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Assess The Functionalist Explanation Of Social Order

There are a number of functionalist explanations for social inequality. One is that unequal societies are more stable and cohesive than those with less inequality. This is because people in unequal societies have something to strive for and something to lose, which motivates them to work hard and stay focused. Additionally, unequal societies tend to have lower rates of crime and violence, as people have more to lose if they break the law.

Another functionalist explanation for social inequality is that it provides a way for society to allocate resources efficiently. This is because people who are born into wealthy families or who have high-paying jobs are likely to be the most productive members of society. As such, they should receive a greater share of society’s resources. This explanation is known as the meritocracy.

Finally, functionalists argue that social inequality is necessary in order to motivate people to achieve their full potential. This is because people who are born into wealthy families or who have high-paying jobs tend to have more motivation and opportunity to succeed. Additionally, social inequality provides a way for society to identify and reward individuals who make significant contributions.

These are just a few of the functionalist explanations for social inequality. While there are some merits to these explanations, they do not paint a complete picture of how and why inequality exists in society. Additionally, they do not take into account the negative consequences of social inequality, such as discrimination, conflict, and. As such, it is important to consider all of the possible explanations for social inequality before making any conclusions.

Social Inequality means any disparities between varying groups or people within a community that result in someone having less favorable life circumstances than the other. Functionalists think these inequalities come from the meritocracy we live under. A Meritocracy is defined as a system where social stratification is not only necessary, but encouraged for the betterment of society as a whole. Functionalities argue that inequality SERVES a purpose; they are functional for the upkeep of said society.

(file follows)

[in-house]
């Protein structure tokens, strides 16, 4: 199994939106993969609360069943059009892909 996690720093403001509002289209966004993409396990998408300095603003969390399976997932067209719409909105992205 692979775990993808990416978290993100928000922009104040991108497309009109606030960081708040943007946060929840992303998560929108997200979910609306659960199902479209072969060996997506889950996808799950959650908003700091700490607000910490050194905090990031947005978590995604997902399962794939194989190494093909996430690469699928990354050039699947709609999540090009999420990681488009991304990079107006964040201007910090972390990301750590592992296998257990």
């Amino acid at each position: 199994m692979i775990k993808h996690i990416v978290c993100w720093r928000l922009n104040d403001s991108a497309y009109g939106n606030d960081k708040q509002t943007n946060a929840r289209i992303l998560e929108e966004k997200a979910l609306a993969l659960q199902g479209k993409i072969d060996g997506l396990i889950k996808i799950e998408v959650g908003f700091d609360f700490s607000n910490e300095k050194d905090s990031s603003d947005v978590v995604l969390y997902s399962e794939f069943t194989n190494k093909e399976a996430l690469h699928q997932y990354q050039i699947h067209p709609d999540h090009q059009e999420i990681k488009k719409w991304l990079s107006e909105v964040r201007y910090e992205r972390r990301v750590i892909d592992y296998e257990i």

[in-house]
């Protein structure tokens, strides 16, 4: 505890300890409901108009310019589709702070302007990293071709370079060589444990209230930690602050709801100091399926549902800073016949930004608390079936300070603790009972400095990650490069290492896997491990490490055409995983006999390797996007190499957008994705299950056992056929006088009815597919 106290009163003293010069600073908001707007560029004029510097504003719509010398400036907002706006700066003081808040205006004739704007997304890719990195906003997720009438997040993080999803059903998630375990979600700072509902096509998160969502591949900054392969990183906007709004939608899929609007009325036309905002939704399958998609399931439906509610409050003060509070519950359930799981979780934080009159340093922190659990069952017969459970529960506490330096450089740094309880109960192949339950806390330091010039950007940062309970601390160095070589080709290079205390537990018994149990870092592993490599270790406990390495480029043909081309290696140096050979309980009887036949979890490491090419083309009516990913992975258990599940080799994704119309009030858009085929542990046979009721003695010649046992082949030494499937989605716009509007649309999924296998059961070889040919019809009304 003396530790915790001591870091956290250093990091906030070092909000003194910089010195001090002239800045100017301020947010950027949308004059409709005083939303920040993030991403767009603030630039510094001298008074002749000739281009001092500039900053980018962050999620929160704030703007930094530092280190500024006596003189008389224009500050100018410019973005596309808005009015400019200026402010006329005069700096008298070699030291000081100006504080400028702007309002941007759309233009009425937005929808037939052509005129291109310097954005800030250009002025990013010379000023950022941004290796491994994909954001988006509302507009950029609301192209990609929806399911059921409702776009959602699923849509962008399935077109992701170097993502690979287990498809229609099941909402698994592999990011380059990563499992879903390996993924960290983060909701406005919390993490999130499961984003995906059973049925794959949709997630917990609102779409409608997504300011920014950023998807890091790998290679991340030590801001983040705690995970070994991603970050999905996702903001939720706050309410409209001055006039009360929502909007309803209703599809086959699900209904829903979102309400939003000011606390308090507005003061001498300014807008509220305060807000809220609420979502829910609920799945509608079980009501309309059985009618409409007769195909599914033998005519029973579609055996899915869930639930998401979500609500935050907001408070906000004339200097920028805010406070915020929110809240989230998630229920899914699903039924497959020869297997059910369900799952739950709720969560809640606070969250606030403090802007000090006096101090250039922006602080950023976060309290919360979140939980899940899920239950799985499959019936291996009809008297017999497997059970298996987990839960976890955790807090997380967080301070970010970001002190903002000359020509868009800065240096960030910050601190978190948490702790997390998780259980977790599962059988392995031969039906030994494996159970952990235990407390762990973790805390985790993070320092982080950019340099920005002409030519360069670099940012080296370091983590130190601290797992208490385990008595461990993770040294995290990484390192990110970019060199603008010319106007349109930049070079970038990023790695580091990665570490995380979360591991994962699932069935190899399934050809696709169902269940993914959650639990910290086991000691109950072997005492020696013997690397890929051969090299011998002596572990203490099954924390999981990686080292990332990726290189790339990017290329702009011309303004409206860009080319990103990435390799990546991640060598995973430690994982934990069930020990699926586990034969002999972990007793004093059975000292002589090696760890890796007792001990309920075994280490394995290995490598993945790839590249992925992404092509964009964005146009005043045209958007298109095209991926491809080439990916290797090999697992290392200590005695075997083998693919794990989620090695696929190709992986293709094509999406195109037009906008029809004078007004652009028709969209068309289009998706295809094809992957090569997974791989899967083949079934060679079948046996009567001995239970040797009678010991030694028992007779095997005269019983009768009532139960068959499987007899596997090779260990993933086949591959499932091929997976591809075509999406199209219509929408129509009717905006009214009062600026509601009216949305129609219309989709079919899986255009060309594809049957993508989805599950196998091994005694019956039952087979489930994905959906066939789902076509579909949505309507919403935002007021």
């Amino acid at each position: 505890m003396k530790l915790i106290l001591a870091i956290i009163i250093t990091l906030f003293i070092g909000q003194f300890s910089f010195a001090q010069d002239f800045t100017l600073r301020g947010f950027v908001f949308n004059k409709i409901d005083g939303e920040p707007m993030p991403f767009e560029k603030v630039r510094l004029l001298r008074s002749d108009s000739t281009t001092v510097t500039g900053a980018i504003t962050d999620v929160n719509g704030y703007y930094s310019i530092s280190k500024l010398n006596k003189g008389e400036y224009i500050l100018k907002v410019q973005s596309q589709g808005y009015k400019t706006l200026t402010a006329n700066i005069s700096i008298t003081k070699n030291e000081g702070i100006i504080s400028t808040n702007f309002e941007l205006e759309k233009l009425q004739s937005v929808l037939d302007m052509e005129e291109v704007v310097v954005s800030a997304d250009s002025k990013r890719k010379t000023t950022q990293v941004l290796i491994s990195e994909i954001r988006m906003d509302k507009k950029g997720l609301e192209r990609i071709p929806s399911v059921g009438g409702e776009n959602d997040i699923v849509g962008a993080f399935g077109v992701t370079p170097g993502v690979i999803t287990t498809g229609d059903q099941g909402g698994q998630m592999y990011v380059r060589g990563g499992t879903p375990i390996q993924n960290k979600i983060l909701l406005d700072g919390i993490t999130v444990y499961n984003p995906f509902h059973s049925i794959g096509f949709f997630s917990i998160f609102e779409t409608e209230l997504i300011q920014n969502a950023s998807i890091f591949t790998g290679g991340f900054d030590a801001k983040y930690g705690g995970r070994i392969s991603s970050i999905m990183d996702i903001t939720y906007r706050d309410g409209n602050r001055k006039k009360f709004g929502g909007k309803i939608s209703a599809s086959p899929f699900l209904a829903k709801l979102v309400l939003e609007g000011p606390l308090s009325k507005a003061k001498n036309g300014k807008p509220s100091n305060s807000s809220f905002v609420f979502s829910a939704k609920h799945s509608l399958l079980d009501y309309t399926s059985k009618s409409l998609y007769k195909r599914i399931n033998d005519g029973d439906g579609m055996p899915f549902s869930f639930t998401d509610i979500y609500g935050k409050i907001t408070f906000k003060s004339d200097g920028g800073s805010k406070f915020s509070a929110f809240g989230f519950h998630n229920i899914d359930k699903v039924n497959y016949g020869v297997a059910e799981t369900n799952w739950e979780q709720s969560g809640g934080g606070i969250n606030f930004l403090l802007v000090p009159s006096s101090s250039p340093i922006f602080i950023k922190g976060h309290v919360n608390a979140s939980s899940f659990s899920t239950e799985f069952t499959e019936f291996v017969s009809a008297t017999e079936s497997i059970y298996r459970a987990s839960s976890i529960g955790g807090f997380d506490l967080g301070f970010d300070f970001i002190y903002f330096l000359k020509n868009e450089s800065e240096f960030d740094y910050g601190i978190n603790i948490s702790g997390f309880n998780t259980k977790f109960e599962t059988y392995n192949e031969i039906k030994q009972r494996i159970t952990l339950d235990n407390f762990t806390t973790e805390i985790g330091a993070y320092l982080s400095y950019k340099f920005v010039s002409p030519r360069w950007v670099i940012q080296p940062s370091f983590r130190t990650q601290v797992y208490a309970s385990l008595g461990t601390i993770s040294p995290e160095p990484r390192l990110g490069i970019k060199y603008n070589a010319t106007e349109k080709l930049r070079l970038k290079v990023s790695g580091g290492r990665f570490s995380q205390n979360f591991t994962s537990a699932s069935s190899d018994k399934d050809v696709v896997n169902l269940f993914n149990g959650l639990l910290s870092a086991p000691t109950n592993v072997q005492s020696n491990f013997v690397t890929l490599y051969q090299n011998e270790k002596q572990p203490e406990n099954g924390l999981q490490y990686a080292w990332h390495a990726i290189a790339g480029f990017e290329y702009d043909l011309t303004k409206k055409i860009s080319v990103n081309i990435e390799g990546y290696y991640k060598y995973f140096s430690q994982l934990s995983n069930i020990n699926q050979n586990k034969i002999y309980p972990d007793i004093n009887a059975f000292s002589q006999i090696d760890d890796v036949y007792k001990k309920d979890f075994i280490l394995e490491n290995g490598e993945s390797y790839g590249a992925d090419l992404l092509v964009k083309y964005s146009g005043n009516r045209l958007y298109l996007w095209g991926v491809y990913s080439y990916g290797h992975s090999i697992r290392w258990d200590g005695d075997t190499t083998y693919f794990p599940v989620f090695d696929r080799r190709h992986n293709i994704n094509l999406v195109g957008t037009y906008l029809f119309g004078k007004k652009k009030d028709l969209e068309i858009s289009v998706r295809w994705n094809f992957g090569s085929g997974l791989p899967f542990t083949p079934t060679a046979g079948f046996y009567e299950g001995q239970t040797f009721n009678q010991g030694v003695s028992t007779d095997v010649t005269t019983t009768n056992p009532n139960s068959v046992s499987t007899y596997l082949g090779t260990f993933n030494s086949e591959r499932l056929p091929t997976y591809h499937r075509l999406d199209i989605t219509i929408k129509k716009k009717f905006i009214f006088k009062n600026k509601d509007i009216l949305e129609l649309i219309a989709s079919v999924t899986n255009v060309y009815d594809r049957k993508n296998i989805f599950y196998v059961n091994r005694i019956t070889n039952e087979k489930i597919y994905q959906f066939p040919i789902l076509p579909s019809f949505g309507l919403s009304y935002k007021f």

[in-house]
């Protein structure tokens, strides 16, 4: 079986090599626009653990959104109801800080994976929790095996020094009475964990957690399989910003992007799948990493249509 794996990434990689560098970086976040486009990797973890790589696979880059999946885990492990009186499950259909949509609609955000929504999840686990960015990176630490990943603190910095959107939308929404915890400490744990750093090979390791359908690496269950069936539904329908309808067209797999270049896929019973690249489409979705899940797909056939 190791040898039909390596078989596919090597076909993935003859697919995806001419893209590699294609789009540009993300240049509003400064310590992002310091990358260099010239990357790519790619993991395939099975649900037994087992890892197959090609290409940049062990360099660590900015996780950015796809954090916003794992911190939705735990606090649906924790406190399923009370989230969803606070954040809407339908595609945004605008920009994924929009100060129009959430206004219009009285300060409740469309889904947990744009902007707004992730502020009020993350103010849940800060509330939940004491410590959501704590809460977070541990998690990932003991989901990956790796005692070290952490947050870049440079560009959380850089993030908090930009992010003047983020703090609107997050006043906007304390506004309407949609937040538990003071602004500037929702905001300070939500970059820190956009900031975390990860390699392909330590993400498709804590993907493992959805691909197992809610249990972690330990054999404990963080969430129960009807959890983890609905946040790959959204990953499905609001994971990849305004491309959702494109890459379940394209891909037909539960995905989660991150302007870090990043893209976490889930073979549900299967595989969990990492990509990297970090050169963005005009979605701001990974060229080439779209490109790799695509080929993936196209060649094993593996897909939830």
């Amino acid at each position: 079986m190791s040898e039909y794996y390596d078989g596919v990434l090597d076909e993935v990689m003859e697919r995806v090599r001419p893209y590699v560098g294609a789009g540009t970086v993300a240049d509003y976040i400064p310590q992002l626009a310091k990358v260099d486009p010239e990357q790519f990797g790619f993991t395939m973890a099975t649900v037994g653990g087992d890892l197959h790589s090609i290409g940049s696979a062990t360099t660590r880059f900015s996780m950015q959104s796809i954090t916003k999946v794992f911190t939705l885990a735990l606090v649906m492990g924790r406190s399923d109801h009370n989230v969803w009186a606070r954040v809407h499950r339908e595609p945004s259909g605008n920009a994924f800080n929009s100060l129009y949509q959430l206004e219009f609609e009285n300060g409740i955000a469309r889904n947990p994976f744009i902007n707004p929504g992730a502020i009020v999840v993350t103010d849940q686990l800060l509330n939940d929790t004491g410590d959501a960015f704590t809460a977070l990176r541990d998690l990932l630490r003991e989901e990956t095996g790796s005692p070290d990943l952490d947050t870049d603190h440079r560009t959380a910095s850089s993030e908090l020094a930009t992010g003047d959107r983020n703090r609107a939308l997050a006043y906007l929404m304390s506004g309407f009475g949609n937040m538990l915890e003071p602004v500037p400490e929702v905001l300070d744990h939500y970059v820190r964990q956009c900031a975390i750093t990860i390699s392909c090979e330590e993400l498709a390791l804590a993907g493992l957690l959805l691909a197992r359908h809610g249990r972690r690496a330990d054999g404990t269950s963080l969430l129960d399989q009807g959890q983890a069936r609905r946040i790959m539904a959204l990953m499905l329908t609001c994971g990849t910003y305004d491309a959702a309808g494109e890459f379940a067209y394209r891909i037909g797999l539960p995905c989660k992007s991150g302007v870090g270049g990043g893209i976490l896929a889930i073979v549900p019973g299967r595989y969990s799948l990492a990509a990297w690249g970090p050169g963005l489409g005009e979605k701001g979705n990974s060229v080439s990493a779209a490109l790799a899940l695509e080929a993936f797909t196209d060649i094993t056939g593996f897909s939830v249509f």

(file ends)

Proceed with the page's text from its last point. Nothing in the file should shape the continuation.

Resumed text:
They see society as a system, where each part has a role to play. The different parts work together to keep the system running smoothly. Inequalities exist because they provide motivation for people to work hard and succeed. They also argue that inequalities benefit society by providing a clear hierarchy and a way of distinguishing between people.

There are three main explanations for social inequality according to functionalists:

-The division of labour: This is the idea that society is divided into different groups, each with its own specific roles and responsibilities. People are sorted into these groups based on their ability and skills. This results in some people having more power and authority than others.

-Meritocracy: This is the belief that people should be rewarded based on their merit, or their ability and skills. This means that people who are more talented and skilled will be rewarded with higher incomes and better jobs.

-Functional fit: This is the idea that people are sorted into different roles in society based on their ability to do them. This means that people who are best suited to a particular job will be more likely to get it.

These explanations have been criticised for being too simplistic and for not taking into account the role of discrimination in social inequality. However, they do provide a useful starting point for understanding how and why social inequalities exist.

The functionalist theory states that society is based on shared values, meaning that there is harmony and equilibrium between different social groups. This theory also argues that inequalities are inevitable and necessary in all societies.